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    Modern servers have battery backed disk caches in RAID controllers, which will prevent from data loss even in case of a power loss. – tonioc Jun 8 '18 at 11:59
  • async does not write for many seconds? How many seconds approximately? – Ini Dec 9 '18 at 1:00
  • @Ini seems it depends on the filesystem being used I believe. – bjd2385 Dec 17 '18 at 3:21
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    The OS should anyway ensure that when you shutdown, that everything gets written to the ssd/hdd. In the case of a power-outage then you might loose some data. Is what I'm saying correct? – Ini Dec 17 '18 at 11:28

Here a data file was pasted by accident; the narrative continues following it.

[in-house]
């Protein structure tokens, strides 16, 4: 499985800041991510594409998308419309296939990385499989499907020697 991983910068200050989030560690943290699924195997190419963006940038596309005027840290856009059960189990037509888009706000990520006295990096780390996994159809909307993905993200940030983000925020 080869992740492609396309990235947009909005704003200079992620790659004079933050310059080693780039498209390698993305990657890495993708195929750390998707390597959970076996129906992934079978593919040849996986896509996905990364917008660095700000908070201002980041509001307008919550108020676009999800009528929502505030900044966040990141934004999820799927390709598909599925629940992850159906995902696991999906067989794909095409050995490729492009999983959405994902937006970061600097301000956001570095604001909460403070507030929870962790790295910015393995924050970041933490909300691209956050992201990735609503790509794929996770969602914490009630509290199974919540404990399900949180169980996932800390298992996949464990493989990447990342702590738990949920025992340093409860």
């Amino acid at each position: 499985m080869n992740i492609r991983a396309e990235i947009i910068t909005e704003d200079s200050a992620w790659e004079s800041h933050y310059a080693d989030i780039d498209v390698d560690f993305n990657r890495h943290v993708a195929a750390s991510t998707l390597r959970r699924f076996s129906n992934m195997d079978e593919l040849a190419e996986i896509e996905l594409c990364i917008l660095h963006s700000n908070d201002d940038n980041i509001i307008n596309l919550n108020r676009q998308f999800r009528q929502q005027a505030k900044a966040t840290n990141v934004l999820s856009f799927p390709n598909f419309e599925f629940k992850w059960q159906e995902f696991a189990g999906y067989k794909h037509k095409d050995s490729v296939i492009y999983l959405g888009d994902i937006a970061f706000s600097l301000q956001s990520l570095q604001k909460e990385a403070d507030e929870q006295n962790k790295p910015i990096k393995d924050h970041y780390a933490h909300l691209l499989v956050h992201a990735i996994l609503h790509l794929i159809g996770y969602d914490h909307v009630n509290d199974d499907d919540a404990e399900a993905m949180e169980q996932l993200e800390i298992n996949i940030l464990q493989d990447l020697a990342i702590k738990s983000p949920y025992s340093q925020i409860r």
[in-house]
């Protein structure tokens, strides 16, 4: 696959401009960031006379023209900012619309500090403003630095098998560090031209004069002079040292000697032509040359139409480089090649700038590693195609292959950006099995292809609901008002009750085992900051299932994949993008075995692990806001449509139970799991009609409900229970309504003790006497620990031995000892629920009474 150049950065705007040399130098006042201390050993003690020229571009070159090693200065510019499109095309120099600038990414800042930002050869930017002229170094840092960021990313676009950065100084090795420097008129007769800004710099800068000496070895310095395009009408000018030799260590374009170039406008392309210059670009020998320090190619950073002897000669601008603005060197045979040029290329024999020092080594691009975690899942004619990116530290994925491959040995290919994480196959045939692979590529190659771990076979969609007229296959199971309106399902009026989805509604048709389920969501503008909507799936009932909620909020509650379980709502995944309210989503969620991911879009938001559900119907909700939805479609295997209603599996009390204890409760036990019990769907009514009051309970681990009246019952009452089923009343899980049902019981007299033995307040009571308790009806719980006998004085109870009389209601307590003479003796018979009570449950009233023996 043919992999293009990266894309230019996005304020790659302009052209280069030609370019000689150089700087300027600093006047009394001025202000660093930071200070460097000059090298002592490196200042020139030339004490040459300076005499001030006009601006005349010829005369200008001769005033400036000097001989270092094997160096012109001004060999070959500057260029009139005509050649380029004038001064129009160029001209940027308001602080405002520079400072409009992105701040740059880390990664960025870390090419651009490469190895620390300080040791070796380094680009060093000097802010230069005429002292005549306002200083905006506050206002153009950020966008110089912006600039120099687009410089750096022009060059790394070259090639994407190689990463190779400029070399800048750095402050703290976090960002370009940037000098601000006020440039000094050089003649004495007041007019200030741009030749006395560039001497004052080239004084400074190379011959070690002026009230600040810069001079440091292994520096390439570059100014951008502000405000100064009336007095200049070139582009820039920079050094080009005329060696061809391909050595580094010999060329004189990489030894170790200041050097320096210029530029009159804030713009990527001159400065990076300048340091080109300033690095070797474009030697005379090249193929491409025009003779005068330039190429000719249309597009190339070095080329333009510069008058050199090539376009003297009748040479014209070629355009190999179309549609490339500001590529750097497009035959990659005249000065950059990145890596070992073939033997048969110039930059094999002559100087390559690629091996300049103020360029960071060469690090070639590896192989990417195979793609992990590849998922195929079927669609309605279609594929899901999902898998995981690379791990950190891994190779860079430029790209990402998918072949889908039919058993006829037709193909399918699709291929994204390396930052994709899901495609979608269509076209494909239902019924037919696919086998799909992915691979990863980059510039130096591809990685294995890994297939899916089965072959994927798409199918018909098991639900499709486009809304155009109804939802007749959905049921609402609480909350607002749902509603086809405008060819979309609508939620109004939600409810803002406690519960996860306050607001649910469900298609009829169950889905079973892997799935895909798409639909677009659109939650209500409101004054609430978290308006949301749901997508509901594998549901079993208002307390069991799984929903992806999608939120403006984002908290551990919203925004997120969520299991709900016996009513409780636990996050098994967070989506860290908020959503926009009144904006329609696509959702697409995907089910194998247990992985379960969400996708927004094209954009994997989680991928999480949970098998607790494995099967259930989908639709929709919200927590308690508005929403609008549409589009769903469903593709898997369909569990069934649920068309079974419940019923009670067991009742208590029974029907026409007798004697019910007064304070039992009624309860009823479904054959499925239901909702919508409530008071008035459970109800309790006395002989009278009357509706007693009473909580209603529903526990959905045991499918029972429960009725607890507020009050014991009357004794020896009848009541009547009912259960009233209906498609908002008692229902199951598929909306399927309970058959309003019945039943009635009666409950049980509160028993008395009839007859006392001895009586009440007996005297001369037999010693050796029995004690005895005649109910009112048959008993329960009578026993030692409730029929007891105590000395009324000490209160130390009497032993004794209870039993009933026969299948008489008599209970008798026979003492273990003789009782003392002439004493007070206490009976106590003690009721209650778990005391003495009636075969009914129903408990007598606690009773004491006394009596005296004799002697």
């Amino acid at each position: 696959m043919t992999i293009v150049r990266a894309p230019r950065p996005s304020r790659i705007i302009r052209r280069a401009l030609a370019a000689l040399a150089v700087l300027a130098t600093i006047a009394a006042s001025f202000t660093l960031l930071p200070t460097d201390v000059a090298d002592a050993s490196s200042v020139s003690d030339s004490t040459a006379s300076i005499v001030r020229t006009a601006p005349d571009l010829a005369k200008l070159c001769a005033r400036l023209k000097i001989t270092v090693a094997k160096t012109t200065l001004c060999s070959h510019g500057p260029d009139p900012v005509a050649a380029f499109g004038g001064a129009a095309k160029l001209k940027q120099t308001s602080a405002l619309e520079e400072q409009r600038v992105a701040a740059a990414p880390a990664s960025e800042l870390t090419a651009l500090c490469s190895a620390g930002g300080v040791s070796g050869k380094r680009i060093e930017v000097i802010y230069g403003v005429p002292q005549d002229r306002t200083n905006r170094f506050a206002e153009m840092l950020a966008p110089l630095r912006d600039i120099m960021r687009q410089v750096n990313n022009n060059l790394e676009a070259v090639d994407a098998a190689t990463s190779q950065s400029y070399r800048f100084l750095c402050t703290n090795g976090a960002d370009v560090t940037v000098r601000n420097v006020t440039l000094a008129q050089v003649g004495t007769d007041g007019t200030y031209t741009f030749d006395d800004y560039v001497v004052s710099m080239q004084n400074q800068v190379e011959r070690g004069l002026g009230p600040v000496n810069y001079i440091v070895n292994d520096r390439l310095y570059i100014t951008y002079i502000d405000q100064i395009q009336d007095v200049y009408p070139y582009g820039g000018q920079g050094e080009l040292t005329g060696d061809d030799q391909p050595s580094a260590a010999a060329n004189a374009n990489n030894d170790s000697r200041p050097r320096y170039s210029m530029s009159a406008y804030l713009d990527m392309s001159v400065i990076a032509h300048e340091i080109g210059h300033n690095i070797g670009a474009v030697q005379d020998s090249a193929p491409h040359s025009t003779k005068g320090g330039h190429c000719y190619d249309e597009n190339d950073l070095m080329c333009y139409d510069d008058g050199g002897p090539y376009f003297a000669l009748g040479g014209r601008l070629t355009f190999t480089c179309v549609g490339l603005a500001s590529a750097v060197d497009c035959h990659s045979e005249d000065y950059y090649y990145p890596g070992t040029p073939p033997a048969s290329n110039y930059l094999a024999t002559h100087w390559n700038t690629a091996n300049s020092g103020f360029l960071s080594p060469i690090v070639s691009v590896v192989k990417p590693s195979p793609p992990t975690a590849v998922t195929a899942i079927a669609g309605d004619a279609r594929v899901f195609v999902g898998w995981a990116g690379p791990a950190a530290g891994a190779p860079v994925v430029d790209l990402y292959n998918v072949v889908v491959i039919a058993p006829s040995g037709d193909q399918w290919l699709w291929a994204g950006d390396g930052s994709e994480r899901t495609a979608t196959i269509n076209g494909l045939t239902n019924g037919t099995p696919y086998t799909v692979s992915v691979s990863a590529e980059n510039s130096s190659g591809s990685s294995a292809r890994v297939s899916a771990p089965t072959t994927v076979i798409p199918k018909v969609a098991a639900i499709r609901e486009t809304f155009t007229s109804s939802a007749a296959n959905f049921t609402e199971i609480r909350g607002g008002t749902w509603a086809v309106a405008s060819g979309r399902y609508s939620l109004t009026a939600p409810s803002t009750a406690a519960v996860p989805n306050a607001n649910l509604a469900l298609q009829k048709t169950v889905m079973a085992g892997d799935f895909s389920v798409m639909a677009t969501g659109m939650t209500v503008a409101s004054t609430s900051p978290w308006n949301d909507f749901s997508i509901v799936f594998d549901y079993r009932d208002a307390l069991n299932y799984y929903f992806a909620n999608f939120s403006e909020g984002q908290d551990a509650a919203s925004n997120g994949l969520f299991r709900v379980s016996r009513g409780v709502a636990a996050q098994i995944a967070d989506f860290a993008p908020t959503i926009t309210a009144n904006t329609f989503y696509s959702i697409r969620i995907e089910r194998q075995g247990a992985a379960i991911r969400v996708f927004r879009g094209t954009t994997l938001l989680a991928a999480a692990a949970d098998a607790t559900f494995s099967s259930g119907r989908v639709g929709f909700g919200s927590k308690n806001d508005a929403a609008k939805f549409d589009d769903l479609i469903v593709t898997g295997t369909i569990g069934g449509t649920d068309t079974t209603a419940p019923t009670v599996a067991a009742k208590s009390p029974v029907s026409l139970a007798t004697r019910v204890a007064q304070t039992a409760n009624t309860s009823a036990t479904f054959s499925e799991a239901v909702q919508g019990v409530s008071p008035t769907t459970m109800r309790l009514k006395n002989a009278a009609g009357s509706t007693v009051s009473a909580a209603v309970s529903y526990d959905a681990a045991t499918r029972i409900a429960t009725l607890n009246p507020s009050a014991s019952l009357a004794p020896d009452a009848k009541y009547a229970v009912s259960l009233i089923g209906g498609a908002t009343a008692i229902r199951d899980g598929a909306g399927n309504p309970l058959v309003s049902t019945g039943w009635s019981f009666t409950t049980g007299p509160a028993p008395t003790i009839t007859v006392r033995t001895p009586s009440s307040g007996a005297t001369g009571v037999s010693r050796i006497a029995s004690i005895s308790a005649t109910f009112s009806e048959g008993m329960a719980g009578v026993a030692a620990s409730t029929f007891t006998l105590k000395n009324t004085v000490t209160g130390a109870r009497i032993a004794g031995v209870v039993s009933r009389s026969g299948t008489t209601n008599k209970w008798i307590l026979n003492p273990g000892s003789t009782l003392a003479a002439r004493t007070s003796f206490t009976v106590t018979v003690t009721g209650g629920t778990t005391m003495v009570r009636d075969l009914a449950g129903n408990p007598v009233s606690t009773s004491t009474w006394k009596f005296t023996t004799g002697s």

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    Battery-based cache in some disks is really not a reason to not optimize for power loss 1) that's only in expensive professional servers. Not all users will have this 2) it will only save you in the situation where the data has even reached the disk controller at all. In many cases it will be stuck in OS cache, long before the controller will ever see that data - and that will be lost in an event of a power failure. – Cray Mar 28 '19 at 20:45